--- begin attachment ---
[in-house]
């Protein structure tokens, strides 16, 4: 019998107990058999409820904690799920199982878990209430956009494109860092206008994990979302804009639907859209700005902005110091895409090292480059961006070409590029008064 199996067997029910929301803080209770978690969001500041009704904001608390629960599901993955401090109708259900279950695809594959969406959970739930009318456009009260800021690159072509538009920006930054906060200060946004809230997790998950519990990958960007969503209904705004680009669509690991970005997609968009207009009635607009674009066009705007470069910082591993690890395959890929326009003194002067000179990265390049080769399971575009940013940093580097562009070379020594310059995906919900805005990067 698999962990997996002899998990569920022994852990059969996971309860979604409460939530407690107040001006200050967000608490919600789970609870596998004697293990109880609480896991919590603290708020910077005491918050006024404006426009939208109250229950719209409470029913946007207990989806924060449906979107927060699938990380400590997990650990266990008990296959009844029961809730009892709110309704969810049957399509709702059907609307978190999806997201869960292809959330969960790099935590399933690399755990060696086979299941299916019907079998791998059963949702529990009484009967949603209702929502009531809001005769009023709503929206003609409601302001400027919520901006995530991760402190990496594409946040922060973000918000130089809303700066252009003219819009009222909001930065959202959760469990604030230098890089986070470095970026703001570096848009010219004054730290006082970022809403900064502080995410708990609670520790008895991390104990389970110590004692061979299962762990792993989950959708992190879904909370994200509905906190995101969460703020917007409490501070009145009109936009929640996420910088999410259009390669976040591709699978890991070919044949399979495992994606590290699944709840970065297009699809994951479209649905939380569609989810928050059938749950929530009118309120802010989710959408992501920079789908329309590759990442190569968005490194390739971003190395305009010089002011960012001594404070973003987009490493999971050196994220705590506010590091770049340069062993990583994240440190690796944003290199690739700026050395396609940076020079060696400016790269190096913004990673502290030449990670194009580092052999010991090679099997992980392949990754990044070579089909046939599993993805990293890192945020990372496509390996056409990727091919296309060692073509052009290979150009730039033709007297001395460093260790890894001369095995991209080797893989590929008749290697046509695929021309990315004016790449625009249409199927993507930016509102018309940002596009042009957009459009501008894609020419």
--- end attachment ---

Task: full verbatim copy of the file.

[in-house]
């Protein structure tokens, strides 16, 4: 019998107990058999409820904690799920199982878990209430956009494109860092206008994990979302804009639907859209700005902005110091895409090292480059961006070409590029008064 199996067997029910929301803080209770978690969001500041009704904001608390629960599901993955401090109708259900279950695809594959969406959970739930009318456009009260800021690159072509538009920006930054906060200060946004809230997790998950519990990958960007969503209904705004680009669509690991970005997609968009207009009635607009674009066009705007470069910082591993690890395959890929326009003194002067000179990265390049080769399971575009940013940093580097562009070379020594310059995906919900805005990067 698999962990997996002899998990569920022994852990059969996971309860979604409460939530407690107040001006200050967000608490919600789970609870596998004697293990109880609480896991919590603290708020910077005491918050006024404006426009939208109250229950719209409470029913946007207990989806924060449906979107927060699938990380400590997990650990266990008990296959009844029961809730009892709110309704969810049957399509709702059907609307978190999806997201869960292809959330969960790099935590399933690399755990060696086979299941299916019907079998791998059963949702529990009484009967949603209702929502009531809001005769009023709503929206003609409601302001400027919520901006995530991760402190990496594409946040922060973000918000130089809303700066252009003219819009009222909001930065959202959760469990604030230098890089986070470095970026703001570096848009010219004054730290006082970022809403900064502080995410708990609670520790008895991390104990389970110590004692061979299962762990792993989950959708992190879904909370994200509905906190995101969460703020917007409490501070009145009109936009929640996420910088999410259009390669976040591709699978890991070919044949399979495992994606590290699944709840970065297009699809994951479209649905939380569609989810928050059938749950929530009118309120802010989710959408992501920079789908329309590759990442190569968005490194390739971003190395305009010089002011960012001594404070973003987009490493999971050196994220705590506010590091770049340069062993990583994240440190690796944003290199690739700026050395396609940076020079060696400016790269190096913004990673502290030449990670194009580092052999010991090679099997992980392949990754990044070579089909046939599993993805990293890192945020990372496509390996056409990727091919296309060692073509052009290979150009730039033709007297001395460093260790890894001369095995991209080797893989590929008749290697046509695929021309990315004016790449625009249409199927993507930016509102018309940002596009042009957009459009501008894609020419």